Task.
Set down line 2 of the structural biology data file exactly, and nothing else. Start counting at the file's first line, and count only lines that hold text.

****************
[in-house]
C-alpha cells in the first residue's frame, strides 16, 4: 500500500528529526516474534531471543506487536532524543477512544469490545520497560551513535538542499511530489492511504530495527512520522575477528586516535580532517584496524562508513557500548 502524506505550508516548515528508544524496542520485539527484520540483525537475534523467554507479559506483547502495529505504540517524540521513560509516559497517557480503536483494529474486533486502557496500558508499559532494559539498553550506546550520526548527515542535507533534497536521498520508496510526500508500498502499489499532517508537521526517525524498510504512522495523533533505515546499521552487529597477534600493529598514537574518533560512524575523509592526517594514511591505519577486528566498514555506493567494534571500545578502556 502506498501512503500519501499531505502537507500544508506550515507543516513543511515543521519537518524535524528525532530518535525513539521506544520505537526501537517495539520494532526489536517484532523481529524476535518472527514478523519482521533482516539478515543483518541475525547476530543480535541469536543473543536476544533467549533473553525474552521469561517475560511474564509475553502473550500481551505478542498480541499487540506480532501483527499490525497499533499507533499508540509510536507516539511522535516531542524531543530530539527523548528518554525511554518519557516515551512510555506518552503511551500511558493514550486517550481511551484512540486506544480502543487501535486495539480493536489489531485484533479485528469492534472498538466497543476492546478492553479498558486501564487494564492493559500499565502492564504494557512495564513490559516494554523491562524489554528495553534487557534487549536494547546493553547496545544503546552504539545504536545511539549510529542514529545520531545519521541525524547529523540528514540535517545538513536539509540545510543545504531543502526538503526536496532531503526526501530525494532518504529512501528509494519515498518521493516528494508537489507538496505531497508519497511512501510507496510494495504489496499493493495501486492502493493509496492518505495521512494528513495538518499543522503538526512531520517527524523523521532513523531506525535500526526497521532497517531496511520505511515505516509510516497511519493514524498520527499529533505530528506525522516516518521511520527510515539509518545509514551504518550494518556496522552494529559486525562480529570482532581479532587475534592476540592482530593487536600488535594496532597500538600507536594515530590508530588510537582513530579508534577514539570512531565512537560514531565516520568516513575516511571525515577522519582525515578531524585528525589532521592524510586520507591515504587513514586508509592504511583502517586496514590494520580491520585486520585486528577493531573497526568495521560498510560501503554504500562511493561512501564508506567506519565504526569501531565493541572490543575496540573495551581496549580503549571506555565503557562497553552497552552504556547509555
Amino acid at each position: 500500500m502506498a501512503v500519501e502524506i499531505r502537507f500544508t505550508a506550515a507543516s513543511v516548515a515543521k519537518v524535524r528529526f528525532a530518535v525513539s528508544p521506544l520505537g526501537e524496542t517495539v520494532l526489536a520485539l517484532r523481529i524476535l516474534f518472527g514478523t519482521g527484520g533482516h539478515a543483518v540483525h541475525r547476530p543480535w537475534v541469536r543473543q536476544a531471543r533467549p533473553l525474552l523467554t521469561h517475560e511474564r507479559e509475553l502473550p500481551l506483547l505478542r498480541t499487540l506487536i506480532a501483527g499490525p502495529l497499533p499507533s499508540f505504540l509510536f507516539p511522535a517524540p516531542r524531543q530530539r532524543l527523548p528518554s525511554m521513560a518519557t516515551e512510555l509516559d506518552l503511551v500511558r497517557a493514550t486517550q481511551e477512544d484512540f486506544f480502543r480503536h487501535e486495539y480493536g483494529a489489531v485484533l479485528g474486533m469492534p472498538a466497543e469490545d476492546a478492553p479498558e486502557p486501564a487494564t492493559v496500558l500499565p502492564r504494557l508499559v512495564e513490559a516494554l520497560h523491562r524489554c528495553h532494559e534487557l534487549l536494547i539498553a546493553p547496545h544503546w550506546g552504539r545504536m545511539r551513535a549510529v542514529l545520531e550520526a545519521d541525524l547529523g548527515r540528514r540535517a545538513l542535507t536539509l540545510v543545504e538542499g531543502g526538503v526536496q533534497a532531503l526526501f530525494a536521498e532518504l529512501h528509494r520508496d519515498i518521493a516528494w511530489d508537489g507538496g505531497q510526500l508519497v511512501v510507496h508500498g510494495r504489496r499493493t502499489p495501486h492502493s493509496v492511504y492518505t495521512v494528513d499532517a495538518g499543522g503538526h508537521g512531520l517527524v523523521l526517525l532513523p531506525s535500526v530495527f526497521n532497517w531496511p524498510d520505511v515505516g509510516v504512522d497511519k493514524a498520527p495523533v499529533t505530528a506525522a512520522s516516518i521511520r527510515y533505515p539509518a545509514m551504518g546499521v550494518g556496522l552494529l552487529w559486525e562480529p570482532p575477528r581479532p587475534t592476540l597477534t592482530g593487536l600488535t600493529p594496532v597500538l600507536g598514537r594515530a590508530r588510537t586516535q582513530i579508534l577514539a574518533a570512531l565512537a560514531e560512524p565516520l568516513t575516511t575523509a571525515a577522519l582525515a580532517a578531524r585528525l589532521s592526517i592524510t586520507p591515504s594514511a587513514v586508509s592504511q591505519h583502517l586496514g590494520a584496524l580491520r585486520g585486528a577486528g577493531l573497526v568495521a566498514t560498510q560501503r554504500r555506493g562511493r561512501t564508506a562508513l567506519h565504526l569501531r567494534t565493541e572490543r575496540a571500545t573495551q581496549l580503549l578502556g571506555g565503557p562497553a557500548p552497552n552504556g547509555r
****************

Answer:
C-alpha cells in the first residue's frame, strides 16, 4: 500500500528529526516474534531471543506487536532524543477512544469490545520497560551513535538542499511530489492511504530495527512520522575477528586516535580532517584496524562508513557500548 502524506505550508516548515528508544524496542520485539527484520540483525537475534523467554507479559506483547502495529505504540517524540521513560509516559497517557480503536483494529474486533486502557496500558508499559532494559539498553550506546550520526548527515542535507533534497536521498520508496510526500508500498502499489499532517508537521526517525524498510504512522495523533533505515546499521552487529597477534600493529598514537574518533560512524575523509592526517594514511591505519577486528566498514555506493567494534571500545578502556 502506498501512503500519501499531505502537507500544508506550515507543516513543511515543521519537518524535524528525532530518535525513539521506544520505537526501537517495539520494532526489536517484532523481529524476535518472527514478523519482521533482516539478515543483518541475525547476530543480535541469536543473543536476544533467549533473553525474552521469561517475560511474564509475553502473550500481551505478542498480541499487540506480532501483527499490525497499533499507533499508540509510536507516539511522535516531542524531543530530539527523548528518554525511554518519557516515551512510555506518552503511551500511558493514550486517550481511551484512540486506544480502543487501535486495539480493536489489531485484533479485528469492534472498538466497543476492546478492553479498558486501564487494564492493559500499565502492564504494557512495564513490559516494554523491562524489554528495553534487557534487549536494547546493553547496545544503546552504539545504536545511539549510529542514529545520531545519521541525524547529523540528514540535517545538513536539509540545510543545504531543502526538503526536496532531503526526501530525494532518504529512501528509494519515498518521493516528494508537489507538496505531497508519497511512501510507496510494495504489496499493493495501486492502493493509496492518505495521512494528513495538518499543522503538526512531520517527524523523521532513523531506525535500526526497521532497517531496511520505511515505516509510516497511519493514524498520527499529533505530528506525522516516518521511520527510515539509518545509514551504518550494518556496522552494529559486525562480529570482532581479532587475534592476540592482530593487536600488535594496532597500538600507536594515530590508530588510537582513530579508534577514539570512531565512537560514531565516520568516513575516511571525515577522519582525515578531524585528525589532521592524510586520507591515504587513514586508509592504511583502517586496514590494520580491520585486520585486528577493531573497526568495521560498510560501503554504500562511493561512501564508506567506519565504526569501531565493541572490543575496540573495551581496549580503549571506555565503557562497553552497552552504556547509555